Lawsuit: Virginia is slowest in country for processing unemployment issues

Virginia

RICHMOND, Va. (WRIC)-A class action lawsuit claims Virginia is the slowest state in the country when it comes to processing issues on unemployment claims, citing federal data. 

The lawsuit filed by several legal aid groups on Thursday morning seeks to provide relief to claimants and force reform at the Virginia Employment Commission. It says the agency is violating state and federal laws requiring it to respond promptly. 

The complaint says, for tens of thousands of Virginians, the unemployment benefits system “has failed completely.” 

It details the experiences of five plaintiffs who represent commonly reported problems during the coronavirus pandemic. 

Some say their unemployment payments were cut off abruptly without an explanation or a hearing, including Lenita Gibson.

“After getting cut off benefits, I became homeless for roughly four months. I have no income now, other than food stamps.I have a roof over my head again, for now, only through temporary assistance from rent relief programs,” Gibson said in a press release. “The financial loss has been tremendous, and emotionally you are just a wreck. It’s been horrible.” 

Others are still waiting on an initial determination months after filing for assistance. 

Mother of three Ashley Cox, who is also a named plaintiff, said she submitted her unemployment application in November of 2020 but she’s still in the dark. 

Cox said her application requires further evaluation because she technically resigned from her job but she never expected it would take this long to resolve, especially since she said her former employer isn’t contesting the claim.

“It’s highly unacceptable. There shouldn’t be any reason why people are waiting this long just to find out if they are approved or denied,” Cox said. 

Meanwhile, Cox is among the many struggling to afford basic needs. For example, unable to pay for her internet bill without benefits, she has had to drive her kids into town to get a signal for virtual school. 

“We have had our water shut off. We have had our lights shut off,” Cox said. “If it wasn’t for food stamps right now I have no idea how I would be making sure my children were fed.”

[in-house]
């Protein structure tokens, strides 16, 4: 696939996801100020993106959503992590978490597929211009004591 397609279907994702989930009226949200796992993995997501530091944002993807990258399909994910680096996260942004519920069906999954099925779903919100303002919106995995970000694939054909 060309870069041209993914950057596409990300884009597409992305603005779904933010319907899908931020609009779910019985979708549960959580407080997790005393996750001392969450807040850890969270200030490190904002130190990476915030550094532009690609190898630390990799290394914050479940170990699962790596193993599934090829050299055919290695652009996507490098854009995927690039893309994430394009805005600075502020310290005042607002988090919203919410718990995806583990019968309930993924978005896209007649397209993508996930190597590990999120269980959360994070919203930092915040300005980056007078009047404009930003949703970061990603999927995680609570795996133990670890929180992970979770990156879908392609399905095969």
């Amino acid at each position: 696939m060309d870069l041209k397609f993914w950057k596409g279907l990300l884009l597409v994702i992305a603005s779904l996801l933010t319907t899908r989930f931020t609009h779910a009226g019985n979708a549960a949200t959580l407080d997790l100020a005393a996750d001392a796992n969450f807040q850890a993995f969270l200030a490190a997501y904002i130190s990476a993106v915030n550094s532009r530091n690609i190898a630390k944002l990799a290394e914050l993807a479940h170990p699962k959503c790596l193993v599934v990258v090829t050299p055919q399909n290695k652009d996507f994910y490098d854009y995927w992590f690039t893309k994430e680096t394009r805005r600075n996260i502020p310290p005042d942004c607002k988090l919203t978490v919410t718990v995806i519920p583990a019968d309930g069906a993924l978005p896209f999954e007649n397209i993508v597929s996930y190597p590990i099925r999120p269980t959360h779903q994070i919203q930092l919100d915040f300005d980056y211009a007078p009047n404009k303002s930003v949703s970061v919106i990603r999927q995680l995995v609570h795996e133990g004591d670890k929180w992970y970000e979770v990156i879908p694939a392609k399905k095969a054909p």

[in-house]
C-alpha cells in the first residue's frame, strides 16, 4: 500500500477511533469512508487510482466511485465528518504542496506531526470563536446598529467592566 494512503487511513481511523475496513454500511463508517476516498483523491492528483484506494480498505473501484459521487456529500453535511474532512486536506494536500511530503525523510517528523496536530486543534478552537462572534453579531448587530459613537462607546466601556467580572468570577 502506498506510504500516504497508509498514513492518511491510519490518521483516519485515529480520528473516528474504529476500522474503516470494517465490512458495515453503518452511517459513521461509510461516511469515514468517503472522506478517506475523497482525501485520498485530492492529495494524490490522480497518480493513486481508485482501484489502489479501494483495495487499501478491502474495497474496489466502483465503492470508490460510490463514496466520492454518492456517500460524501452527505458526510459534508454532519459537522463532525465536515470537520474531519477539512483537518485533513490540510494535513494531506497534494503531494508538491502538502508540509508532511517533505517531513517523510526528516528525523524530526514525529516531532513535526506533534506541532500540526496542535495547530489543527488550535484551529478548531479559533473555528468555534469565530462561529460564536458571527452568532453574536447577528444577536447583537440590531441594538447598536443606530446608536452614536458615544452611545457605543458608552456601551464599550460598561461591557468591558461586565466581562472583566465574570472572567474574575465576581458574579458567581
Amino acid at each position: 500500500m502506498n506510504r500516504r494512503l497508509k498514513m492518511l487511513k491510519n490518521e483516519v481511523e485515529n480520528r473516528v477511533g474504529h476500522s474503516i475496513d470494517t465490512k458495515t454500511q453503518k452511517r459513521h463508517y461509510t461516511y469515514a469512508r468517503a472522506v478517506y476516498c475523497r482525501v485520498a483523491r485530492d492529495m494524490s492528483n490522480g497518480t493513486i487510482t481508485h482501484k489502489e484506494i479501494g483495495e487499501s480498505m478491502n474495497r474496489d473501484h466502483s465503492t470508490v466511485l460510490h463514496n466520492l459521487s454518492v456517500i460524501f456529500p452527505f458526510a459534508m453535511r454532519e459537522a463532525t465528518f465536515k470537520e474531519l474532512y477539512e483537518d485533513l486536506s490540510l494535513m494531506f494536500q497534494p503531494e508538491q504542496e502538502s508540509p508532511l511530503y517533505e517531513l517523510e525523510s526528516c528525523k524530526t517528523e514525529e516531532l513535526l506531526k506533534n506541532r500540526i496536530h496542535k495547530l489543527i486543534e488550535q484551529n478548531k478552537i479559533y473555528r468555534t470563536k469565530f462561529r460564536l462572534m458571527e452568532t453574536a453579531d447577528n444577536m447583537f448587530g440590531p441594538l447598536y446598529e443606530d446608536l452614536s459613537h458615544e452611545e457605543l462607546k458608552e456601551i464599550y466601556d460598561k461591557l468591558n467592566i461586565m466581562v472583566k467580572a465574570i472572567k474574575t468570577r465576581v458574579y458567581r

While many states are facing similar challenges due to the influx of claims during the pandemic, Legal Aid Works Managing Attorney Daniel Turczan told 8News that the VEC has made less progress in comparison.

“There are definitely other states that are taking steps that we are not taking,” Turczan said. “Quite frankly, the steps that it has taken or claims to have taken are wholly inadequate.”

“We have been trying to work with the VEC for months, and we would greatly prefer to work with them rather than to sue,” Legal Aid Justice Center Attorney Pat Levy-Lavelle echoed in a statement. “But our suggestions have been rebuffed. And even when the VEC conceded that we were correct –as it did with the treatment of the continued claims group –it failed to implement the changes that it conceded were required. Virginians deserve better than being absolutely last in the country.”

For the fourth calendar quarter of 2020, the U.S.Department of Labor ranked Virginia last of all states and territories in its ability to issue non-monetary determinations within 21 days, with only 4.1 percent of cases decided in a timely manner. The lawsuit says Virginia was ranked 52nd (of 53) for the second and third quarters of 2020.

The VEC declined to comment on the lawsuit on Thursday. 

The Legal Aid Justice Center recently launched an online call to action to pressure Gov. Ralph Northam’s Administration to commit more resources to the VEC.

Northam’s Administration didn’t agree to an interview but Spokesperson Alena Yarmosky responded in a statement.

While we can’t comment on pending litigation, Governor Northam is committed to getting Virginians the benefits they deserve. Over the past year, VEC has paid out $13 billion in benefits to 1.3 million people—more people than over the last 10 years combined. It’s important to remember that not everyone who applies for benefits will be eligible, and appeals require a longer process. But despite a record-breaking influx of claims, we are proud that Virginia is the 6th fastest state in getting benefits into the hands of eligible workers (according to the US Dept. of Labor). Like many states, we continue to work day and night to improve the system.

Gov. Ralph Northam’s Spokesperson Alena Yarmosky

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